Paul de Kock
THE FLOWER GIRL
THE JEFFERSON PRESS
BOSTON NEW YORK
Copyrighted, 1903-1904, by G. B. & Sons.
THE FLOWER GIRL
OF THE CHÂTEAU D'EAU
XXIV, XXV, XXVI, XXVII, XXVIII, XXIX, XXX, XXXI, XXXII, XXXIII, XXXIV, XXXV, XXXVI, XXXVII, XXXVIII, XXXIX, XL, XLI, XLII, XLIII, XLIV, XLV
HOW IT HAPPENED
"I had fallen madly in love with Mademoiselle Lucienne Courtenay; you know as well as I that her beauty and her charm attracted every eye. I paid my addresses to her, she welcomed my homage. In short, I believed that she loved me as dearly as I loved her, and we were married.
"During the first year of our union, I was happy; but I began at last to discover that my wife was not, as I thought, a model of affection and sensibility. Lucienne was coquettish, extremely coquettish; accustomed very early to being flattered because of her beauty, she must needs always be surrounded with homage, with compliments, with admirers! Dress was her principal, I might even say her only, occupation. Amiable and playful when she had her little court about her, my wife yawned and was bored when we were alone. If I spoke to her of my love, she would reply by inquiring about some new fashion. Ah! Monsieur de Merval, if coquetry amuses and fascinates in a mistress, it becomes very dangerous in a wife, especially if a man is jealous, and I was.
"The second year of my marriage passed, and I had already ceased to be happy; my wife desired to pass her life in parties, dissipation, balls; if I ventured to remonstrate, if I seemed disposed to decline an invitation, she would make a scene, she would call me a tyrant! You may imagine that I always ended by giving way; when one is in love, one is very weak, and I was still in love with my wife; I did everything to please her; I said to myself: 'Her taste for dissipation will pass! With time she will become more sensible, and she will give a little more thought to her husband.'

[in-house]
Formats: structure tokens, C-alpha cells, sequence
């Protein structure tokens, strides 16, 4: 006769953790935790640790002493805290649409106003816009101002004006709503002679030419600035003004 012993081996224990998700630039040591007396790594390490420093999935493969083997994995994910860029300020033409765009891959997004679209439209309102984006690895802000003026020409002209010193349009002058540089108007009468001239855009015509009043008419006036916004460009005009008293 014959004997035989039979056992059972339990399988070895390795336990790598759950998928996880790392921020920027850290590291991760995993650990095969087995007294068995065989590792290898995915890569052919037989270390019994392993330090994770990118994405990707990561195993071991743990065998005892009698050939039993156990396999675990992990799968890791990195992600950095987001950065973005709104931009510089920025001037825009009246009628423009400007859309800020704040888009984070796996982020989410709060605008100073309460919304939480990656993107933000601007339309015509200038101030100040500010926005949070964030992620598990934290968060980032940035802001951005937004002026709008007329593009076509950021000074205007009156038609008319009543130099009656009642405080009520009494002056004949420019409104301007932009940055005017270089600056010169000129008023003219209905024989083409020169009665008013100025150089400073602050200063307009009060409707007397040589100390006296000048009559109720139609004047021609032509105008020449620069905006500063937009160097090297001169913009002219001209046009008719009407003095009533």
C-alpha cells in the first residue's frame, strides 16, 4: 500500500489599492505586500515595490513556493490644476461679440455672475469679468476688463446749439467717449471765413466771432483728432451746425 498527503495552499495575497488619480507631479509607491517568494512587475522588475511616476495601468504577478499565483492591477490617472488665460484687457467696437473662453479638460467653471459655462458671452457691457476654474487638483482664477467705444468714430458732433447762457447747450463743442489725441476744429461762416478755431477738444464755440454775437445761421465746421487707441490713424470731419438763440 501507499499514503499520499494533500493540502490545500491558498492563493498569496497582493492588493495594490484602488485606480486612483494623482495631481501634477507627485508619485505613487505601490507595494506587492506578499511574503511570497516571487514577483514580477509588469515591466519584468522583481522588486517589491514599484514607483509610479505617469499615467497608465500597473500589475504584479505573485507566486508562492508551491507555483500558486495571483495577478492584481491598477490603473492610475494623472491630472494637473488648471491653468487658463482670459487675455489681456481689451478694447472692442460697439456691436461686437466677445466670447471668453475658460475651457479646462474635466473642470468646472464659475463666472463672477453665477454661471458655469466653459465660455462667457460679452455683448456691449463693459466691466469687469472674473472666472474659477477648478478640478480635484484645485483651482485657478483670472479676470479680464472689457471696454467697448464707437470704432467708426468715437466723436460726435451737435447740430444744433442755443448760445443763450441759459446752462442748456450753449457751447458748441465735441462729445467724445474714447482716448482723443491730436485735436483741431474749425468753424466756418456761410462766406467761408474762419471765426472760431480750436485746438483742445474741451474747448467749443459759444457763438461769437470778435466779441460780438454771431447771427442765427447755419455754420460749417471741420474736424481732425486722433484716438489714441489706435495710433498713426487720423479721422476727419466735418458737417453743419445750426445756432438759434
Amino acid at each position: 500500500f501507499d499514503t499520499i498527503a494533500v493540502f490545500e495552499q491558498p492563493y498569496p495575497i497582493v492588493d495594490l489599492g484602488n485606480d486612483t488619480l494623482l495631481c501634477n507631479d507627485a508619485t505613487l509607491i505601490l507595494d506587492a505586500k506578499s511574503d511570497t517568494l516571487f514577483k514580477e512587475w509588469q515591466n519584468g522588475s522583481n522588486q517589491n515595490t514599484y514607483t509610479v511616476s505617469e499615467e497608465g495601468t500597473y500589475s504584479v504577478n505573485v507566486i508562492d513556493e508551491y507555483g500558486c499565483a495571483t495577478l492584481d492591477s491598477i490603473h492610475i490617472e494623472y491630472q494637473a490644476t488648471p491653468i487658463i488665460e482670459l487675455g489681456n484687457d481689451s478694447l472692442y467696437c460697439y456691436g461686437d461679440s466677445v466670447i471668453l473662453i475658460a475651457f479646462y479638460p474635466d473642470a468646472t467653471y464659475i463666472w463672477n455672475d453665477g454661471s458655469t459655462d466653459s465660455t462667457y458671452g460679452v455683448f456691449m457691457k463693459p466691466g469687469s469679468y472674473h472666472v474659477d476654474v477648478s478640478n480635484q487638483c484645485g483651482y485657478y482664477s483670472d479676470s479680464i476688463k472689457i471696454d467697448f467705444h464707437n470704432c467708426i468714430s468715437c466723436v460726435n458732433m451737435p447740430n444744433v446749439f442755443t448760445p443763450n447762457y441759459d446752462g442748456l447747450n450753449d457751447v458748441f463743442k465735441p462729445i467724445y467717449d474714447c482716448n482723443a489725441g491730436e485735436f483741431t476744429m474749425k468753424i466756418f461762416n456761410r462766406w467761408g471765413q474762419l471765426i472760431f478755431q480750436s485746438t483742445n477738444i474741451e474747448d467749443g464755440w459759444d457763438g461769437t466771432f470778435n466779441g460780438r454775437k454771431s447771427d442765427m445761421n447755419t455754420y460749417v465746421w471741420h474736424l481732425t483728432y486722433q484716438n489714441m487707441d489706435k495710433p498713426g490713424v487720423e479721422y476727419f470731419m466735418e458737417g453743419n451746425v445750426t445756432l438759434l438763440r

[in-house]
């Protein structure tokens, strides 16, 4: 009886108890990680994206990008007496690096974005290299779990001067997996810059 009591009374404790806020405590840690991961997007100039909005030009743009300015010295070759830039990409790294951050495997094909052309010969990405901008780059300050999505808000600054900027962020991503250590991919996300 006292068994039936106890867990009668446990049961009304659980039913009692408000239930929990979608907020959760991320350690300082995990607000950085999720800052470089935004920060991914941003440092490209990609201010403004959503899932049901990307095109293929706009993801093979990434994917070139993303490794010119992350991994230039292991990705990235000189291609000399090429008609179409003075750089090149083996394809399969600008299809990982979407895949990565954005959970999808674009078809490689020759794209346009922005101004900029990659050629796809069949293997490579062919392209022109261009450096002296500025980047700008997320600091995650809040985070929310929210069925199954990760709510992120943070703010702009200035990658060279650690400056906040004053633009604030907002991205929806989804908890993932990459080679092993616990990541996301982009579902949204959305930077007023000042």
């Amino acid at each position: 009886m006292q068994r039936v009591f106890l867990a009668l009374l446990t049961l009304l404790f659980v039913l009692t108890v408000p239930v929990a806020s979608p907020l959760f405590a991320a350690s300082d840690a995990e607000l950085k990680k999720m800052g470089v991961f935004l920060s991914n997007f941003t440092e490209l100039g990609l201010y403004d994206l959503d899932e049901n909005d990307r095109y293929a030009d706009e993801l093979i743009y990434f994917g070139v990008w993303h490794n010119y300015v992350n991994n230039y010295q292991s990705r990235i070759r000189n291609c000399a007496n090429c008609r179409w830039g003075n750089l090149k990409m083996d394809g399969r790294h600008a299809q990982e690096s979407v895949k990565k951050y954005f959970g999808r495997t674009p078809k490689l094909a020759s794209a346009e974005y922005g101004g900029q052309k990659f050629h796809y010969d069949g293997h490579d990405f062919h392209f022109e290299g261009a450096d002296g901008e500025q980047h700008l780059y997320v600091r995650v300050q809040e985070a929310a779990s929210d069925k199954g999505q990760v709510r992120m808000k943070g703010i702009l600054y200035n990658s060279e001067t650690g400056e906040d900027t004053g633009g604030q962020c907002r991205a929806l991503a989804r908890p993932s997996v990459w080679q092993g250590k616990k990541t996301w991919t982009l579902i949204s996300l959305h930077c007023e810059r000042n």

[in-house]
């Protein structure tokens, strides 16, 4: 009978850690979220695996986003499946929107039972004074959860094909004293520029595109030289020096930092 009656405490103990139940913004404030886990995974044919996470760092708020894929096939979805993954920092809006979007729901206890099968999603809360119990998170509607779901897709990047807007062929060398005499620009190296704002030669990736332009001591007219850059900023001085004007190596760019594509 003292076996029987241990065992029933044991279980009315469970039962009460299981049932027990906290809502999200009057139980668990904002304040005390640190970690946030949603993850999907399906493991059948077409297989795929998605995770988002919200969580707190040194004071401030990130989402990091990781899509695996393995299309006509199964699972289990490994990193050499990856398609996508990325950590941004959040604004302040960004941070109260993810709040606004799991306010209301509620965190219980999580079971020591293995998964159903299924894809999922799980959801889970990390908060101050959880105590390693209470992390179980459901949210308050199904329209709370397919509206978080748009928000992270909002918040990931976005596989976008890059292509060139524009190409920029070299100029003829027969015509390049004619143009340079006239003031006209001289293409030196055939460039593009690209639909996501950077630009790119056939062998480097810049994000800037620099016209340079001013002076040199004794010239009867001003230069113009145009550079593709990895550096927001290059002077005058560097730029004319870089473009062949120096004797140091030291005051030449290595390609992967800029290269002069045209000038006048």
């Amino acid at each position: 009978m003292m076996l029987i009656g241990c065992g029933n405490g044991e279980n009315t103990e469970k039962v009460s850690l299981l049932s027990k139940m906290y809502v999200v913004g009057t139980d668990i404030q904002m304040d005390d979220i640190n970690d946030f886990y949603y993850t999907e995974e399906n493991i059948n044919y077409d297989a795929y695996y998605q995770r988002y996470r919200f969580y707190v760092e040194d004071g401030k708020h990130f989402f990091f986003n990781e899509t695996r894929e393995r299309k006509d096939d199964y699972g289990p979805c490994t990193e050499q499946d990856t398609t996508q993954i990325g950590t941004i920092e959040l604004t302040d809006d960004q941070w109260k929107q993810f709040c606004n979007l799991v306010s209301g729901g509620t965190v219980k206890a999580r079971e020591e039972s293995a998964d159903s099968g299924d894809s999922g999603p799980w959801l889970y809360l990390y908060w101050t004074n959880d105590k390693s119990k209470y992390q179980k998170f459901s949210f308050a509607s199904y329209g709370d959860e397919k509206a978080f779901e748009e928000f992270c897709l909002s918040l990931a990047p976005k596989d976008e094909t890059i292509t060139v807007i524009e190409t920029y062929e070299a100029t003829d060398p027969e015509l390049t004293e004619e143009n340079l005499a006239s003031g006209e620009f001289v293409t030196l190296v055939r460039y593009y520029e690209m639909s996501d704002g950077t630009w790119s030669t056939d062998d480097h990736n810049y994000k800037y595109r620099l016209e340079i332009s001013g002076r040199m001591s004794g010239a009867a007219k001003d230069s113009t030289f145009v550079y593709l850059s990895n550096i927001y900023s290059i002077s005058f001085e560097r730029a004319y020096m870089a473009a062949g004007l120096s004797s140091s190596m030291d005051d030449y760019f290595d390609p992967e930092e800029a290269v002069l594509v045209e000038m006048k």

"My greatest grief at that time was that I was not a father; I prayed constantly that Lucienne might give me a pledge of her love, but my prayers were not granted. Ah! many times since then, monsieur, I have thanked God because He did not listen to me; for it is a great misfortune to have children when one cannot set them the example of domestic peace and virtue!"
Here Monsieur de Merval turned his head away, with a singular expression; but the count, paying no heed, continued:
"Now I must mention a person whom you knew, De Roncherolle, with whom I was very intimate. We had been close friends at school. Roncherolle was a very handsome gallant, and his unfailingly high spirits, his effervescent, although slightly satirical wit, fascinated almost everybody who knew him. We had lost sight of each other on leaving school; when I met him again, after nine or ten years, he was a man of fashion, famous for his gallant adventures, for his success with the ladies. He was still as jovial and clever as before; his tendency to mockery often involved him in difficulty, but, being as brave as he was sarcastic, he had already fought several duels in which he had borne himself most honorably. He seemed so glad to see me again, and manifested so much affection for me, that I did not hesitate to give him mine, and we soon became inseparable. But there was a great difference in our dispositions, in our characters. Roncherolle made fun of everything; he often laughed at or turned to ridicule the most venerated customs, the sentiments most worthy of respect, and we sometimes had lively altercations on that subject; but Roncherolle always brought them to a close by some jocose remark, by some repartee so original, that it was impossible to take anything seriously with him.
"When I married, Roncherolle naturally became one of the habitués of my house; you will be surprised perhaps to learn that with my jealous temperament, I introduced into my domestic circle a fascinating man, especially renowned for his conquests; but I believed